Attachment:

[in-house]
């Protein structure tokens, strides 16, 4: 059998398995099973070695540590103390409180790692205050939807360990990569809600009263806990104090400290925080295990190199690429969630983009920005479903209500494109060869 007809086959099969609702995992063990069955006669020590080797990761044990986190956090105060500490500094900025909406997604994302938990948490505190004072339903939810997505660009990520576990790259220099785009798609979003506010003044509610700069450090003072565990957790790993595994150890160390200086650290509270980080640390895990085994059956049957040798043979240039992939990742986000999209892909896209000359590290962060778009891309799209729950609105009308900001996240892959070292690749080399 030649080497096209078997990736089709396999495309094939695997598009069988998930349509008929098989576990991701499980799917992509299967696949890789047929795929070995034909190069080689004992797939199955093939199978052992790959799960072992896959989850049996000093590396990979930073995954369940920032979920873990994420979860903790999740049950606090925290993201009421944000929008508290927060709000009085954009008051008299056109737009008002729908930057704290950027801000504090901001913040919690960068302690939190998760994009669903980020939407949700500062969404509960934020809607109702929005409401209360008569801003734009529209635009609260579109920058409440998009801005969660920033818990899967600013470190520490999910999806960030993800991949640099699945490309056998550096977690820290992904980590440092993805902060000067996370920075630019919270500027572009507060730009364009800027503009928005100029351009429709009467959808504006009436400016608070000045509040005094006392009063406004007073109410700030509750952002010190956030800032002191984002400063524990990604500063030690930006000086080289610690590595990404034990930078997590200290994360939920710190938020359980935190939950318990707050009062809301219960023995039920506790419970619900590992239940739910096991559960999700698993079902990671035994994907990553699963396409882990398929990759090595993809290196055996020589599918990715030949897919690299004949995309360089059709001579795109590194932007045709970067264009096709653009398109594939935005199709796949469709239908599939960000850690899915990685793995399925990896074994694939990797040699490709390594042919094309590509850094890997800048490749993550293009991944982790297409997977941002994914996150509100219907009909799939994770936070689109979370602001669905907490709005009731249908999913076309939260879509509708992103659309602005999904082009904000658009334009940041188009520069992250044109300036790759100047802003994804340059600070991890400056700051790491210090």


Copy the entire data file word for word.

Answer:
[in-house]
């Protein structure tokens, strides 16, 4: 059998398995099973070695540590103390409180790692205050939807360990990569809600009263806990104090400290925080295990190199690429969630983009920005479903209500494109060869 007809086959099969609702995992063990069955006669020590080797990761044990986190956090105060500490500094900025909406997604994302938990948490505190004072339903939810997505660009990520576990790259220099785009798609979003506010003044509610700069450090003072565990957790790993595994150890160390200086650290509270980080640390895990085994059956049957040798043979240039992939990742986000999209892909896209000359590290962060778009891309799209729950609105009308900001996240892959070292690749080399 030649080497096209078997990736089709396999495309094939695997598009069988998930349509008929098989576990991701499980799917992509299967696949890789047929795929070995034909190069080689004992797939199955093939199978052992790959799960072992896959989850049996000093590396990979930073995954369940920032979920873990994420979860903790999740049950606090925290993201009421944000929008508290927060709000009085954009008051008299056109737009008002729908930057704290950027801000504090901001913040919690960068302690939190998760994009669903980020939407949700500062969404509960934020809607109702929005409401209360008569801003734009529209635009609260579109920058409440998009801005969660920033818990899967600013470190520490999910999806960030993800991949640099699945490309056998550096977690820290992904980590440092993805902060000067996370920075630019919270500027572009507060730009364009800027503009928005100029351009429709009467959808504006009436400016608070000045509040005094006392009063406004007073109410700030509750952002010190956030800032002191984002400063524990990604500063030690930006000086080289610690590595990404034990930078997590200290994360939920710190938020359980935190939950318990707050009062809301219960023995039920506790419970619900590992239940739910096991559960999700698993079902990671035994994907990553699963396409882990398929990759090595993809290196055996020589599918990715030949897919690299004949995309360089059709001579795109590194932007045709970067264009096709653009398109594939935005199709796949469709239908599939960000850690899915990685793995399925990896074994694939990797040699490709390594042919094309590509850094890997800048490749993550293009991944982790297409997977941002994914996150509100219907009909799939994770936070689109979370602001669905907490709005009731249908999913076309939260879509509708992103659309602005999904082009904000658009334009940041188009520069992250044109300036790759100047802003994804340059600070991890400056700051790491210090």